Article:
New York Car Insurance Laws
Rochester Car Accident Attorney Robert King
New York law requires that all vehicles that have been registered within
the state to be protected by liability insurance. In addition to this
requirement, New York is one of the handful of states in the country that
has a “no-fault” standard for
car accidents. A no-fault insurance system requires insurance companies to pay out a
certain amount of benefits to their policyholders that have been in an
accident, no matter who was deemed liable for it.
The benefits of a no-fault car insurance standard include generally faster
payment processes and less headaches when trying to collect some benefits.
The downsides of such a system are that responsible drivers can have their
insurance premiums rise solely due to the negligence of other drivers
and pursuing compensation in civil courts is limited. You can only bring
the other driver to court for pain-and-suffering costs, not medical expenses
or wage loss damages.
Pain-and-suffering costs are emotional damages triggered by:
Do you have additional questions about New York’s car insurance laws?
Rather than sort through the complicated rules and guidelines yourself,
allow Rochester Car Accident Attorney Robert King to help you.
Contact The Law Office of Robert King today for information.
Coverage and SR-22 Requirements in New York
There are three minimum insurance coverage requirements:
- $25,000 per person for bodily injuries will be provided.
A total of $50,000 will be provided for
all bodily injuries.
- $10,000 must be provided for any property damage (including vehicles).
It is worth noting that once the $50,000 threshold for bodily injuries
are met, anyone who has yet to be compensated by the insurance companies
involved will be able to sue the liable driver for damages (you may have
to file a lawsuit anyway if the driver has
little or no insurance coverage). This can be problematic as insurance benefits are distributed on a first-come,
first-serve basis, not necessarily on necessity. If you were in a
muti-car accident where you and several other people were injured and you do not notify
your insurance quickly, you may be left without coverage.
Additionally, New York does not require you to obtain an SR-22 form after
being arrested and convicted of
driving while intoxicated (DWI/DUI). An SR-22 form indicates that your insurance company will continue
to provide you coverage, despite the DUI conviction; it is usually filed
by an insurer with the Department of Motor Vehicles (DMV). The only time
you would need an SR-22 in New York would be if you had one from another
state and then moved to New York.
Factors That Can Raise Insurance Premiums
Since your insurance premiums may increase without you actually ever causing
an accident, it is worth knowing ahead of time what can cause them to
spike. In New York, car insurance companies are permitted to review you
based on a variety of factors and adjust your premium from there.
Your insurance premium may escalate if you:
- Have DUIs or prior accidents on your driving record.
- Have a lower credit score.
- Drive frequently or across long distances.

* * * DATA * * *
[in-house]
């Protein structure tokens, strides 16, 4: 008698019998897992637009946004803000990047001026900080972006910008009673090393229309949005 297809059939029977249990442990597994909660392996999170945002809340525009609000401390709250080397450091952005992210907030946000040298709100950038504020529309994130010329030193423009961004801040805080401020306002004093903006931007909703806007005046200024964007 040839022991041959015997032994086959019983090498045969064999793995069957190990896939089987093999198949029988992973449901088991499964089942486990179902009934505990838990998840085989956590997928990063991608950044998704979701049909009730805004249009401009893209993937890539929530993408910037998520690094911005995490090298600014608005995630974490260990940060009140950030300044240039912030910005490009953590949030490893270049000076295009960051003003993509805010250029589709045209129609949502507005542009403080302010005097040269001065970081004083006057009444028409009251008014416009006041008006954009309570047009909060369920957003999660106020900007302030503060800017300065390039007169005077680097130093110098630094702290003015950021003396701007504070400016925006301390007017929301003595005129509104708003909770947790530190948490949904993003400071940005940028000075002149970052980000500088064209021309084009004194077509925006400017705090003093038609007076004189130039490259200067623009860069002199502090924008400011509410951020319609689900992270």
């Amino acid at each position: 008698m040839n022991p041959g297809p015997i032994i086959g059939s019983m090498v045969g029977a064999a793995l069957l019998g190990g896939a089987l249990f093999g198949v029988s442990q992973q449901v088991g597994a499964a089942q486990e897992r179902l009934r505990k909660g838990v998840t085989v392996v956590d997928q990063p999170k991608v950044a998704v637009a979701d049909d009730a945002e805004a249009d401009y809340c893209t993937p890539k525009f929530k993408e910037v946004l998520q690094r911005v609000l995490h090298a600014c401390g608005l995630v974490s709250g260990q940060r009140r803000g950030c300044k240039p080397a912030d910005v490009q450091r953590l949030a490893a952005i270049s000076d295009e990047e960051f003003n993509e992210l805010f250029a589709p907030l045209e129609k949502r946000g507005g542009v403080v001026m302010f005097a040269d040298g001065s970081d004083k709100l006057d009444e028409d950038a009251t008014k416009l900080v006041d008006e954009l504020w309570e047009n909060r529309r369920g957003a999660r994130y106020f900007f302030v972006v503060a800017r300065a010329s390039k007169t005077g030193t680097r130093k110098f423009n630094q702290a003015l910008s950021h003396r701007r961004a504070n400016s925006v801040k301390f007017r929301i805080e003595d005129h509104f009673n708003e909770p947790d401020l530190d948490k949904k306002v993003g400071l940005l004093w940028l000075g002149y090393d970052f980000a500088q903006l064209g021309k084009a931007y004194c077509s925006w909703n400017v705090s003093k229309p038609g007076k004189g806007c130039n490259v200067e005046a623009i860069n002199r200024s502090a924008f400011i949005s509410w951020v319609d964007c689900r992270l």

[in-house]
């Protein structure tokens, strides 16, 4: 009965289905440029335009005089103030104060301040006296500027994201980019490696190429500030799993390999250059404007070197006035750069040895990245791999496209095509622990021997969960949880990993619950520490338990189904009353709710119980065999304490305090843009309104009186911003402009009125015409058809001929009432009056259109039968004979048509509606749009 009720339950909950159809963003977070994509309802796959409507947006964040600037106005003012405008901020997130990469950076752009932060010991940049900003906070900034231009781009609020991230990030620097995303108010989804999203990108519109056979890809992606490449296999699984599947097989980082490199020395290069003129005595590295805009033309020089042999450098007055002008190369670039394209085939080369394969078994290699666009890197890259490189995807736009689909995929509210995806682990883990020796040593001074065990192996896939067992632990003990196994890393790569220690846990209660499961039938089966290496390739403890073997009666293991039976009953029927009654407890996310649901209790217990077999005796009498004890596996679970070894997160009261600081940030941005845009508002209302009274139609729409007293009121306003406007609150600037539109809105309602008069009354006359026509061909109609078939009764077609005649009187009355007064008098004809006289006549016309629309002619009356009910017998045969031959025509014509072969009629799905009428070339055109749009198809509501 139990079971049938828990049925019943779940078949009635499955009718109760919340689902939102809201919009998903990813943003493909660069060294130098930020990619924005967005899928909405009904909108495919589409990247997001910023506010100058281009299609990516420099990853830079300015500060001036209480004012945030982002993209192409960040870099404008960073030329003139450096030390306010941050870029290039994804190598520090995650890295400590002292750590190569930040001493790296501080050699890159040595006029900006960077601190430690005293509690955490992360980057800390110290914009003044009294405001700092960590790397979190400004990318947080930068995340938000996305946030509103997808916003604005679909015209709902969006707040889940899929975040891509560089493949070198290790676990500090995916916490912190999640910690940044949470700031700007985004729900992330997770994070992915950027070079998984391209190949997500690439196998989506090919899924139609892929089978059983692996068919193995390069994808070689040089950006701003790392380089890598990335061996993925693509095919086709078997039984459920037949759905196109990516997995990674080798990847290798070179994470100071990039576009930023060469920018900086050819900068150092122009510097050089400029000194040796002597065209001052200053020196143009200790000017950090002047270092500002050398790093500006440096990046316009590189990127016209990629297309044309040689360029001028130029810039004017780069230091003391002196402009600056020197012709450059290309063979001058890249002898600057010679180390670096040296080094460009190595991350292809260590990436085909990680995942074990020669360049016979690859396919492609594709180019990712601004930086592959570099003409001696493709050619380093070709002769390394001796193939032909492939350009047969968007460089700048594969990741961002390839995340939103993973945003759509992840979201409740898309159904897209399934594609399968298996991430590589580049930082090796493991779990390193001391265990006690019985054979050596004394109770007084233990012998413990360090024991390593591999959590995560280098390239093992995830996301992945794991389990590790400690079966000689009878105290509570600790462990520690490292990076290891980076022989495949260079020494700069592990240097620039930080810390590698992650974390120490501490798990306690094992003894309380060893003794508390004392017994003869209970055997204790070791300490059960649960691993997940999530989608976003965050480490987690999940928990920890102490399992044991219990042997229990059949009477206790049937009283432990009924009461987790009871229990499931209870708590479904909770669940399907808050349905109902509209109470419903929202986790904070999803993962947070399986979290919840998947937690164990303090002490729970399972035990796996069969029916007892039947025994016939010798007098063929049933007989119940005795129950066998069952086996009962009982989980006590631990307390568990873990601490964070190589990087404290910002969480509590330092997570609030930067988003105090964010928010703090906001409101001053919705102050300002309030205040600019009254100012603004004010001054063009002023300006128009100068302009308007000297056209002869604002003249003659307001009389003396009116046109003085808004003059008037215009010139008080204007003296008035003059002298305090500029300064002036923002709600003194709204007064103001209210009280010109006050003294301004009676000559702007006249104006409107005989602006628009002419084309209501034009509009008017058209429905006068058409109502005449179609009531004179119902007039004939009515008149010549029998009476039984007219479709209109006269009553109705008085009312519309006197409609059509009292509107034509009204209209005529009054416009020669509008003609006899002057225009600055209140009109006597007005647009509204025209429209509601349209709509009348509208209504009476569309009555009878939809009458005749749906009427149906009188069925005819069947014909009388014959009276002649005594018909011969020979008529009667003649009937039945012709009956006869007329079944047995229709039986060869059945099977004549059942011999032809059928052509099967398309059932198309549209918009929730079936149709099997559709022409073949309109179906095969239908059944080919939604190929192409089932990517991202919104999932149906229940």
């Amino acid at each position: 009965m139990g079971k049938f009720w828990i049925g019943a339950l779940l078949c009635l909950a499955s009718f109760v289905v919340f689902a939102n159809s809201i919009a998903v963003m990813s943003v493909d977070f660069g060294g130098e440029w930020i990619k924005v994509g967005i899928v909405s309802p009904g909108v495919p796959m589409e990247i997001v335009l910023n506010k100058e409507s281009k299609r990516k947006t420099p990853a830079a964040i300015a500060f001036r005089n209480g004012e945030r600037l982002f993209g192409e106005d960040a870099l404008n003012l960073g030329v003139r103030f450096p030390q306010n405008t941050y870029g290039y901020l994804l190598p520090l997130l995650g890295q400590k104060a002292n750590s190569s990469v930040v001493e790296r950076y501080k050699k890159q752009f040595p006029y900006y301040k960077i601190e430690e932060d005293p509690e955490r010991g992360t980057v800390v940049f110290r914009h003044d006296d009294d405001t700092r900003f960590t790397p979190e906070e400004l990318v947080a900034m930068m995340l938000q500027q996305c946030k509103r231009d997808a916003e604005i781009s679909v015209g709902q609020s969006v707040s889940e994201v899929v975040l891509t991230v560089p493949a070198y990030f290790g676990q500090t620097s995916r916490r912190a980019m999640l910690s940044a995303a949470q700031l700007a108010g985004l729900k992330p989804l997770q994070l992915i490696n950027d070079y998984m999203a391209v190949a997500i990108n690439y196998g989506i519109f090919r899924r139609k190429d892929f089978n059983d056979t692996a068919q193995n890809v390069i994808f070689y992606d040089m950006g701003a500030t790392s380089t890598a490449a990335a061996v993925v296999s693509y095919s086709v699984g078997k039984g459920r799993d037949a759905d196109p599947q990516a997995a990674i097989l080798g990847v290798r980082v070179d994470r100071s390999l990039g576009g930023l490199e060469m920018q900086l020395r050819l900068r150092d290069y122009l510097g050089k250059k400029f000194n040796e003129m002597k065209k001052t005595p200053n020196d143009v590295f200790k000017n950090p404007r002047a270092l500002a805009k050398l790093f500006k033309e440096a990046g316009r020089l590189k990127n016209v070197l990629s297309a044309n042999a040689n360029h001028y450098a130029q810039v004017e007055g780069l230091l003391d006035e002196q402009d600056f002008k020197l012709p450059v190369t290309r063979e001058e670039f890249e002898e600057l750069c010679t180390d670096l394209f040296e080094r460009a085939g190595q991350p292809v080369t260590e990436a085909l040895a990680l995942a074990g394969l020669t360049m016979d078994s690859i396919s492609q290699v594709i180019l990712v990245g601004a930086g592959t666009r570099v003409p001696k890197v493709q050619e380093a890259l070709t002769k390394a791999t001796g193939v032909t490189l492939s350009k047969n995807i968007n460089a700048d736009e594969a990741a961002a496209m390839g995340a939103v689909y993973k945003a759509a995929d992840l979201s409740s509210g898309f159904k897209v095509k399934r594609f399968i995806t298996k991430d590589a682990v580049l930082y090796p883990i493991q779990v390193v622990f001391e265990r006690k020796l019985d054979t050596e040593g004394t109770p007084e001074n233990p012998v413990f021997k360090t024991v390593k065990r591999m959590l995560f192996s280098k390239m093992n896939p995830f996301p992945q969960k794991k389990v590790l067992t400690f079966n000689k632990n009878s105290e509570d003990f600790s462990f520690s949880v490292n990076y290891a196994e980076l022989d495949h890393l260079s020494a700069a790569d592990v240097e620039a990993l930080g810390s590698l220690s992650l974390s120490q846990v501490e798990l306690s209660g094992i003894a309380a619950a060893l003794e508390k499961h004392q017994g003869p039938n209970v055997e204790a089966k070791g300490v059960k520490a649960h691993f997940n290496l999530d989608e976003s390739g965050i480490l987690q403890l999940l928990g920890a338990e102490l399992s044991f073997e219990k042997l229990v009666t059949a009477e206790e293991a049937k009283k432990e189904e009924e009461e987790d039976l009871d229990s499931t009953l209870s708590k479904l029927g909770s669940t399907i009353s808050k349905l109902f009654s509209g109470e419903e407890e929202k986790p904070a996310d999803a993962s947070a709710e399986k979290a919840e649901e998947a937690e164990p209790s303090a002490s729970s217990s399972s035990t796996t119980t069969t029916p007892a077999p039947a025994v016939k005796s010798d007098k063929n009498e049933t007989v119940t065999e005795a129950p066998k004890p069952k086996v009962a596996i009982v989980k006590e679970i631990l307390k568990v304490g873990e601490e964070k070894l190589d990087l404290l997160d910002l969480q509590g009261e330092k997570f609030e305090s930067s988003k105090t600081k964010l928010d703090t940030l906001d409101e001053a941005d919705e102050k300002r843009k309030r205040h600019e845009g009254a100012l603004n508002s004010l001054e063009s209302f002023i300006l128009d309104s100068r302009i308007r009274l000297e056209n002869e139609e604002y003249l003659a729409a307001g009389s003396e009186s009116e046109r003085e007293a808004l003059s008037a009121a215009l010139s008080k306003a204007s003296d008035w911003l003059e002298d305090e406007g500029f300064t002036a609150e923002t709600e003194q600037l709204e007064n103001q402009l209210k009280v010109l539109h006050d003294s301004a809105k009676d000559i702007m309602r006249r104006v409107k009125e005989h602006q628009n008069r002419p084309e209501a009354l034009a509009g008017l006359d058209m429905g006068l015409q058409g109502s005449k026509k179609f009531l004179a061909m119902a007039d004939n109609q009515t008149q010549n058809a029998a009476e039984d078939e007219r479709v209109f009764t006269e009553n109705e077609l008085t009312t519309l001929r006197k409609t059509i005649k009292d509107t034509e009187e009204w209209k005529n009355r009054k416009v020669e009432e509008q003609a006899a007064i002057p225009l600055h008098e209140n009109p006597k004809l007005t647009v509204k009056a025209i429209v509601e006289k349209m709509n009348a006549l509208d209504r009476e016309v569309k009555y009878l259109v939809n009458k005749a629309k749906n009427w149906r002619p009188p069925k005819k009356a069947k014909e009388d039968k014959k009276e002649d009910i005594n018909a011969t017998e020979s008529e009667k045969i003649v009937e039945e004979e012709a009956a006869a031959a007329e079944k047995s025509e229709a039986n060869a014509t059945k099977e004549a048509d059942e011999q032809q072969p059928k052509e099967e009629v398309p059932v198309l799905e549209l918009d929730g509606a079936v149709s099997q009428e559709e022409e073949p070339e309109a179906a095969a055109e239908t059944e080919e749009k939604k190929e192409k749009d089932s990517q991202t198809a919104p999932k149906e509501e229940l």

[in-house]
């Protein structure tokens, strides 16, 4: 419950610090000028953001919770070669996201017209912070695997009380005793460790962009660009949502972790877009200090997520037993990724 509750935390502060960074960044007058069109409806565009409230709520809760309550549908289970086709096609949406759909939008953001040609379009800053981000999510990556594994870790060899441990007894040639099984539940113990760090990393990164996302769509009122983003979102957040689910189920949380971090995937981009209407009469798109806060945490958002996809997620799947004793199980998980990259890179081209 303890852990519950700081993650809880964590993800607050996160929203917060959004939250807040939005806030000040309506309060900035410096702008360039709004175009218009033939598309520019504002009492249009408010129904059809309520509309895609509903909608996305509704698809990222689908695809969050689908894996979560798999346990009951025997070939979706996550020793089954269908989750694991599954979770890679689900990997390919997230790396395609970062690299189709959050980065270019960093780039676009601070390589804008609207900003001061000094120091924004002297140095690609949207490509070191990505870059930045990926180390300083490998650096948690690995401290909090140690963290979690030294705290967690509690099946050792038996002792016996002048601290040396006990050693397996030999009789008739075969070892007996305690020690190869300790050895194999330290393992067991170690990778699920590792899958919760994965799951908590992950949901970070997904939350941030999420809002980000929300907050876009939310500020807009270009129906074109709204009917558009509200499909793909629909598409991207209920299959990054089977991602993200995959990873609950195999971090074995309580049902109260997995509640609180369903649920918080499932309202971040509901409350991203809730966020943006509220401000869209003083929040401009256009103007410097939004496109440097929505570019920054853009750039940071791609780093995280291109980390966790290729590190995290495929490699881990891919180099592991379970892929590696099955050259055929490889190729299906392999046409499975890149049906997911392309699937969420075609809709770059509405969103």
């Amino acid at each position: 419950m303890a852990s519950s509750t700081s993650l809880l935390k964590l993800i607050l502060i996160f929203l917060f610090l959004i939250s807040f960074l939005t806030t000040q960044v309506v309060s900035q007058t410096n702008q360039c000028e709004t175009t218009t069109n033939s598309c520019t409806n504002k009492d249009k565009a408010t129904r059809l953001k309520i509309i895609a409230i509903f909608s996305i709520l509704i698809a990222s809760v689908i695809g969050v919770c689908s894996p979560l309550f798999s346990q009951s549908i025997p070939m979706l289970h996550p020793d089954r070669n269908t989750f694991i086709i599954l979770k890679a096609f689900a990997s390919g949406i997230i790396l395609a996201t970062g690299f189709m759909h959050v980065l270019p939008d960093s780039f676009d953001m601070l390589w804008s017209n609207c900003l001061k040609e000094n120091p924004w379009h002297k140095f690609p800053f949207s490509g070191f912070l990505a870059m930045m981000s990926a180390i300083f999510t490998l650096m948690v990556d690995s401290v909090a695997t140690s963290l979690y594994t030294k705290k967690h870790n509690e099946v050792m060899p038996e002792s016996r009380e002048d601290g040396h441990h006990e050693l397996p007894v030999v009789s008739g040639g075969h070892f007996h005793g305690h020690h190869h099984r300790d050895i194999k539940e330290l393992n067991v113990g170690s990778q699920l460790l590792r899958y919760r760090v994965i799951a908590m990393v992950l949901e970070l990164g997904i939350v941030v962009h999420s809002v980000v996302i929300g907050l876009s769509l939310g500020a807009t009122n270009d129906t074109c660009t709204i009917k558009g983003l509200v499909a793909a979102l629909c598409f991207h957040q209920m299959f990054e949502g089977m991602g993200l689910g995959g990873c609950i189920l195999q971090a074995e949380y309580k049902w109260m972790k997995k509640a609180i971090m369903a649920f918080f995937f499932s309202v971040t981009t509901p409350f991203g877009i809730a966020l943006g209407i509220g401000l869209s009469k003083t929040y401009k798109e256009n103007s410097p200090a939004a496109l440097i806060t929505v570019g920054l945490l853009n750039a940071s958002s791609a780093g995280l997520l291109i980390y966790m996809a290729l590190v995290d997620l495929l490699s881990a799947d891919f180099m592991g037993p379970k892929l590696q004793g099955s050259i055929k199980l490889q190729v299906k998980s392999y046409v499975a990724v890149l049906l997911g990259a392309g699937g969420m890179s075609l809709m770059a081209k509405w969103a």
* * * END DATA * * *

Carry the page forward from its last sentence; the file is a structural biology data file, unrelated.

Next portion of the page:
- Are under the age of 25.
- Are a male.
- Own an expensive or sports car.
Comparative Negligence in Insurance Claims
In New York State legislation, personal injury cases and the compensation
ultimately rewarded to a plaintiff are curbed by a rule known as comparative
negligence. This rule states that if the plaintiff is a liable for their
own injuries up to a certain percent, they can only recover that same
percentage of recoveries, at maximum. The less the defendant is found
to be liable for an accident or injury, the less they will need to pay out.
For example: You sue someone for $20,000 in damages after being rear-ended
and suffering back pain. The judge, or jurors, determine that you do deserve
compensation from the defendant but
that you were 20% responsible for not having working taillights on your
vehicle, making it difficult for them to realize you were stopping. If
you had asked for all $20,000 in rewarded recoveries, you would get 20%
less than that, or $16,000.
Comparative negligence rules can become a problem when your car insurance
provider attempts to enforce it on your claim, which is something they
should not be able to do. Only courtrooms need to follow comparative negligence
requirements, and a car accident claim is not the same as a car accident
lawsuit. If your insurance provider or the insurance carrier of the other
driver has stated that your settlement amount will be reduced due to comparative
negligence, you are free to challenge that decision. Do not sign any sort
of agreement or accept any initial offers if you think they are trying
to find ways to short you.
Honest Representation, Proven Experience
Make no mistake – there are valid reasons your insurance premiums
would rise. The issue is that there are so many cases where your premium
should not have raised after an accident at all, and you must be aware
that something illegitimate is going on. If you believe that your insurance
premiums have unfairly spiked due to a car accident someone else caused
in New York, and you think you have grounds to pursue a civil lawsuit, contact
Attorney Robert King today. An experienced
personal injury lawyer in Rochester, he can help you take steps toward securing the financial compensation you need.
free case evaluation to learn your legal options without paying anything upfront.